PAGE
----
Eastern Marketing: July 5, 2008

Marketing this weekend was a double header. First to the Ann Arbor market to pick up the farm share and the last of the Frog Holler (perfect) strawberries. And finally finding the Jennings Bros. heritage grain vendor from dear old Nashville, MI. I will soon be making cornbread with Bloody Butcher cornmeal!  


The main story, though, was getting a wonderful tour of newly renovated portions of Detroit's Eastern Market with my fabulous cousin Kara and her family. Kara goes often to the Eastern Market and shops with her favorite vendors, called, in her family "The Grain Guy," "The Apple Guy," and "The Honey Guy," etc.   


It turns out The Grain Guy is Randy Hampshire of Hampshire Farm who grows certified organic grains, beans, and seeds and brings his woodfired-brick-oven-baked un-yeasted breads to the market from Kingston, MI, up in the thumb.  From Randy I bought 2 lbs. each of organic oats, lentils, and sunflower seeds along with a loaf of his dense, curling-stone-worthy bread.  Total cost: $11.  Randy builds wood-fired brick ovens as a sideline, for the right customers. 


Other fabulous finds at the Eastern Market were trefoil honey with a slight minty taste, from Pat Brady. And a jar of wonderfully floral basswood honey from another vendor. Pat had other excellent honeys and was giving away tastes of them.  A favorite is orange blossom honey. I asked how he got orange blossom honey in Michigan and he said he takes his bees with him to Florida in the winter. 


From Holtz farm in Ida I bought a 10 lb. bag of white sweet potatoes for $2.  Mr. Holtz says he grows about 10 different kinds of regular potatoes (including Kara's favorite French fingerlings, which won't be ready for another 3 weeks or so) and 5 or 6 different sweet potatoes. These white sweets were last year's taters, still with the dirt clinging to them but firm and not a sprout on them.  


My last stop at Eastern Market was at Bert's Marketplace where there was a block long grill set up in front with more ribs, chicken, burgers, and sausages than you've ever seen assembled in one place and a line about 12 deep. In addition to the BBQ, people were enjoying Bert's open mic and open air karaoake. A stocky gray-haired guy named Rayone, in shorts, suspenders and a trucker's hat, brought the house down with a smoking torch version of "Always and Forever."  Unbelievable.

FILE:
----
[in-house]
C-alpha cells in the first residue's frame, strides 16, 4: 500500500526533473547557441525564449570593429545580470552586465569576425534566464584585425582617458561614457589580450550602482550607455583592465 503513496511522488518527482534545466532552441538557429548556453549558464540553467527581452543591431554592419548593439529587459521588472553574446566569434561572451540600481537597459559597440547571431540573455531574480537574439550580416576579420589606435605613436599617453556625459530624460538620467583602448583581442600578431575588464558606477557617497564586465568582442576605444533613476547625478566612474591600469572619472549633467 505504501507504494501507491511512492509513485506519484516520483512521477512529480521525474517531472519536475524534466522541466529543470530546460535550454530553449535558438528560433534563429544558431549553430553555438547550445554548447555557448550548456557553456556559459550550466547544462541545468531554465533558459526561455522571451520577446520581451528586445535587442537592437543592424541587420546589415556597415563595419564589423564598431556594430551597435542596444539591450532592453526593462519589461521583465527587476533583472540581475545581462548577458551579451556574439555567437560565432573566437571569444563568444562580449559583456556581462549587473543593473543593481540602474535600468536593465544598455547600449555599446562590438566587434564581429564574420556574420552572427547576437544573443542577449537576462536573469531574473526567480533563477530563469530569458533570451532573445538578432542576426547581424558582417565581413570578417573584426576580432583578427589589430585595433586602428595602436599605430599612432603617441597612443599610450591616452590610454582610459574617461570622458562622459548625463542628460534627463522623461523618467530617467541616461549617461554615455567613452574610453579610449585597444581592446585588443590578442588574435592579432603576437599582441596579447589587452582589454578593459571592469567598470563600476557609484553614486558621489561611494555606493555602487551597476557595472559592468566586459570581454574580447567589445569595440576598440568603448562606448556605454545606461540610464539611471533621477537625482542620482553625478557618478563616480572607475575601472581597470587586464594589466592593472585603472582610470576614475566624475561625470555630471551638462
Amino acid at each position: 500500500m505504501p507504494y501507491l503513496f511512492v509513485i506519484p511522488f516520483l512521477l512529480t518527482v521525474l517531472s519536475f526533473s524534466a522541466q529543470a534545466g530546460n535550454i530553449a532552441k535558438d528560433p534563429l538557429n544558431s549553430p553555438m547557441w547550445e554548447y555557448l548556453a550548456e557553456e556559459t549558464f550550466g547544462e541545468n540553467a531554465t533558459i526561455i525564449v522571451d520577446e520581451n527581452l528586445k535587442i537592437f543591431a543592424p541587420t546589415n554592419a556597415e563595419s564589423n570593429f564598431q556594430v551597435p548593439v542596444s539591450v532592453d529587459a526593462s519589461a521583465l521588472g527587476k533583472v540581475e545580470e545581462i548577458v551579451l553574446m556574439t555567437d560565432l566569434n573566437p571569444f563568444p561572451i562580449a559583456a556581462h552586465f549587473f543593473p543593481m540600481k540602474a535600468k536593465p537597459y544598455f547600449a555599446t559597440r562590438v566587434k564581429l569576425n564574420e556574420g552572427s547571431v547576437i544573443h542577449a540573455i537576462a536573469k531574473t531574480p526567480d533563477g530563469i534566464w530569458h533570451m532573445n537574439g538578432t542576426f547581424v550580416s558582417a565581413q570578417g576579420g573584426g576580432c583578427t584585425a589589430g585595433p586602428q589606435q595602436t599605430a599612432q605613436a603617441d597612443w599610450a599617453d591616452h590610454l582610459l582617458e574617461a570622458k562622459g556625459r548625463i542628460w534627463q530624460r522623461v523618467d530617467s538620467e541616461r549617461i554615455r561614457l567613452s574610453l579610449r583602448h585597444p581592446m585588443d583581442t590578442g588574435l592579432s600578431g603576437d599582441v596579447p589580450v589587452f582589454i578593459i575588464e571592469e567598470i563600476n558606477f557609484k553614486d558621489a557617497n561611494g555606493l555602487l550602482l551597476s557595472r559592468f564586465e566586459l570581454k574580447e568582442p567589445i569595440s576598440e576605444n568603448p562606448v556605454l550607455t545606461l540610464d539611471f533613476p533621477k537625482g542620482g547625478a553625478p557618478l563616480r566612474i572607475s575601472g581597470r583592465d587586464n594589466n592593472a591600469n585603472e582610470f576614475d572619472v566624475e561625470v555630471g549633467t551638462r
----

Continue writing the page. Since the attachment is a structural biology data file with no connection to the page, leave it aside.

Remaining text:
Postscript: 

Of the Eastern Market, Kara said "this market needs more farmers!" and it did seem like there are somehow more farmers coming to the (much smaller) Ann Arbor farmer's market.  That seemed a little odd to me.  Why so few? And why from so far away?  


I also noticed that things definitely seem cheaper at the Eastern Market. $1 for a bag of asian greens? $1 for a big bunch of lemon verbena?   $2 for 10 pounds of sweet potatoes?  With prices like that, why isn't everyone sold out by 10am? 


I was also impressed with the wide range of the clientele - from women in full hijab to Mennonite men to teenagers in tiny shiny t-shirts to couples who have probably been coming to the market since it opened in the 1800s.  Every age, ethnicity and income level seemed represented.   


There's a lot to explore at the Eastern Market. There's an incredible renovation and revitalization plan that's being implemented, which will eventually include a CSA drop-off point and an education facility. The newly renovated Shed 2 with all the vendors is spacious, airy, and beautiful. If you become a Friend of the Eastern Market for $50, you get one of the prettiest bags I've seen (from the Eat Local Food people of course). 


I didn't even get to go into R. Hirt, or the Spice Shop - Rafals, or look for my friend's pastry business.  I think I'll be going back to the Eastern Market again soon.  That BBQ sauce at Bert's was amazing and the friendly girl who handed me my sandwich said her grampa is the owner of Bert's Marketplace and her dad was the guy in the middle of the smoke at the enormous grill. 


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Become a Friend of the Eastern Market

www.detroiteasternmarket.com

Address: 2934 Russell St between Mark and Gratiot

Contact: 313-833-9300, Randall Fogelman

Hours: Saturday 6am-5pm

Project FRESH, Bridge Card and Food Stamps accepted

Check out the cool renovation plan.

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